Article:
Written by Vivi Friedgut

Founder & CEO

At Blackbullion, we are optimists but we are also realists who keep a close eye on economic and market indicators. All the numbers are currently pointing towards us heading into an economic slowdown. 

I would venture that we are already living in the early stages of a recession, even if the technical indicators aren’t there yet (we are in a recession when there are two consecutive quarters of negative growth).

Although it is said that each person will, on average, experience 8 recessions and economic slowdowns in a lifetime, they are all slightly different with different outcomes and usually different ways of reducing the personal cost. 

I hope to give you some understanding of what’s been happening recently and make some suggestions for what you can do, both for your personal finances, and when it comes to supporting students.*

What’s happening and why?

Stock markets have been tumbling in response to inflation surges and there are growing alarms ringing, amidst heightened domestic and global fears of asset shedding, that these persistent price increases could tumble us into a recession.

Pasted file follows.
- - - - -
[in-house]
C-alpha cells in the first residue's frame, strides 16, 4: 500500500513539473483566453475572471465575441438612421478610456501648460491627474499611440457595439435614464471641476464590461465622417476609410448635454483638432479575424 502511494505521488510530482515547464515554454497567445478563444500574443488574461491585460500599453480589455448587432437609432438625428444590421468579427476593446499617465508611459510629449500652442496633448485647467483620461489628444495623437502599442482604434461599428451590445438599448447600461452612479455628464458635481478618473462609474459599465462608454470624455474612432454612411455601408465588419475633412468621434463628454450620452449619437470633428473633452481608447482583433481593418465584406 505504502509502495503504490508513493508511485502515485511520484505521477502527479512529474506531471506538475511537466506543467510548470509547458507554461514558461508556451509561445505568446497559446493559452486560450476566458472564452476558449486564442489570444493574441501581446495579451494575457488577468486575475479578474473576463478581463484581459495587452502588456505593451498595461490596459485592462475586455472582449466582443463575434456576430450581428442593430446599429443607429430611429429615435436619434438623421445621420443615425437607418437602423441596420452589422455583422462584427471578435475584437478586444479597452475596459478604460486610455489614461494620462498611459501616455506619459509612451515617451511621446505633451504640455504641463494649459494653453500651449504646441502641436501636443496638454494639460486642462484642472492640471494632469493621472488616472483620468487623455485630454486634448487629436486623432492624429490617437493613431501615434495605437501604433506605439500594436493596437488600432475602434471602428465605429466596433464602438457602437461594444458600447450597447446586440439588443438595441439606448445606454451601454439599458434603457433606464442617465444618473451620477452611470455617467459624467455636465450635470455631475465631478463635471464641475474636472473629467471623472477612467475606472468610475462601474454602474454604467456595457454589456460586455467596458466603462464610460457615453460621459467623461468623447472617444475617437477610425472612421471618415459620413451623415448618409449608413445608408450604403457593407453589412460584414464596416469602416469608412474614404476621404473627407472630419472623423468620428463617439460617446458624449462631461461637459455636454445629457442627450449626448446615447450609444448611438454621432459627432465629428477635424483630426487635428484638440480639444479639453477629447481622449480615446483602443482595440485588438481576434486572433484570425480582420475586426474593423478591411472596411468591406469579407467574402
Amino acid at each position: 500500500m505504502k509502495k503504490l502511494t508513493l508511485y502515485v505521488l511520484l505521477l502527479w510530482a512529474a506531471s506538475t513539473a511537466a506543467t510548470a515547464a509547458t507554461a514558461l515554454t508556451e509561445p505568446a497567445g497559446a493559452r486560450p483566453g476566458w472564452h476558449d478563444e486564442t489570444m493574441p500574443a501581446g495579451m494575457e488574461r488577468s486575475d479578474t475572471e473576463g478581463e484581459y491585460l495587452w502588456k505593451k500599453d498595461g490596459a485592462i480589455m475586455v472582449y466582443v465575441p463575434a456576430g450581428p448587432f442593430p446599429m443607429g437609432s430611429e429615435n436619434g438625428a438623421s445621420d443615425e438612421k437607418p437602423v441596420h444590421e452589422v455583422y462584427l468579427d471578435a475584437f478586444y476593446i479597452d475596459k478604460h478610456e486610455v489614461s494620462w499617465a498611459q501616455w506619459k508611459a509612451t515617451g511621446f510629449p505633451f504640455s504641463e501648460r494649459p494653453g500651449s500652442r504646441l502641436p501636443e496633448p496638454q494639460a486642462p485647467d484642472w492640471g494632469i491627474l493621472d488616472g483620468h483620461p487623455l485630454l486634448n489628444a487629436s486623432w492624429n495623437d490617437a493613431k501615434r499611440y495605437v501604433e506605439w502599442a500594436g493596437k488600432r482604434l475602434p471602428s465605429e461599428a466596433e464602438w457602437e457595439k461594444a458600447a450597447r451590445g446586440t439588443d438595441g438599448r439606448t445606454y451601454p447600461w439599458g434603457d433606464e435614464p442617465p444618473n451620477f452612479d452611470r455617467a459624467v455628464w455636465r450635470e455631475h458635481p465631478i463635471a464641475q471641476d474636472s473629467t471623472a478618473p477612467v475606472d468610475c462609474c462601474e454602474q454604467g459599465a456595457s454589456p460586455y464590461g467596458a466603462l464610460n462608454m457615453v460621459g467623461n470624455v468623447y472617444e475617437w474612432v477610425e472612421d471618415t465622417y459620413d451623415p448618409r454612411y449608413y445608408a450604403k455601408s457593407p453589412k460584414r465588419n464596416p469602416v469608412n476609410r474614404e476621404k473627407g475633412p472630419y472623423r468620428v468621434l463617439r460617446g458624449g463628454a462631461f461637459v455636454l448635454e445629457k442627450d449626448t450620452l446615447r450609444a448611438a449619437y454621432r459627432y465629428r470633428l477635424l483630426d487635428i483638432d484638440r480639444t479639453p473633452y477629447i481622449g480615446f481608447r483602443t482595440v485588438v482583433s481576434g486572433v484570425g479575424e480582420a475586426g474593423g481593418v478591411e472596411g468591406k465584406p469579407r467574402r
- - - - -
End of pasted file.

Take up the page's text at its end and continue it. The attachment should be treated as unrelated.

This will be the fourth recession in my lifetime and will again be different to the previous events. In 2000, we had the dot com crash caused by the irrational exuberance that formed around internet startups. 

In 2008, we had the “financial crisis” where a global economic meltdown was triggered by the collapse of the U.S. housing bubble and of course in 2020, Covid created a global economic shutdown that took the whole world into economic recession within 7 months.

Fun times!

The reasons for the slowdown that is coming (or already here depending on your perspective) is being argued about and, like all complex systems, is likely the result of many elements. 

But it is fair to assume that the printing of vast quantities of money – the US government printed a staggering $5.2 trillion in Covid relief and in the UK, £413bn was printed between March 2020 and July 2021 alone – was the catalyst compounding the challenges of Covid, and the ‘post-Covid’, period.

Initiatives such as the furlough scheme may well have saved the UK economy from a recession in the middle of a pandemic but mountains of money cause inflation in the end. 

During the lockdowns, people couldn’t spend the money as they usually would since spending was frozen on services (cinema, travel, eating out) and more money was spent on goods (food, exercise equipment and new carpets). Too much of that money also found its way into the stock market (remember the meme stock craze?).

What can you do to navigate this period?

Shop around and look at your spending

Inflation has hit a 40-year high at 9% – this means that prices overall are up. And they’re only getting more expensive, with pundits expecting 10-12% rates before inflation starts coming down.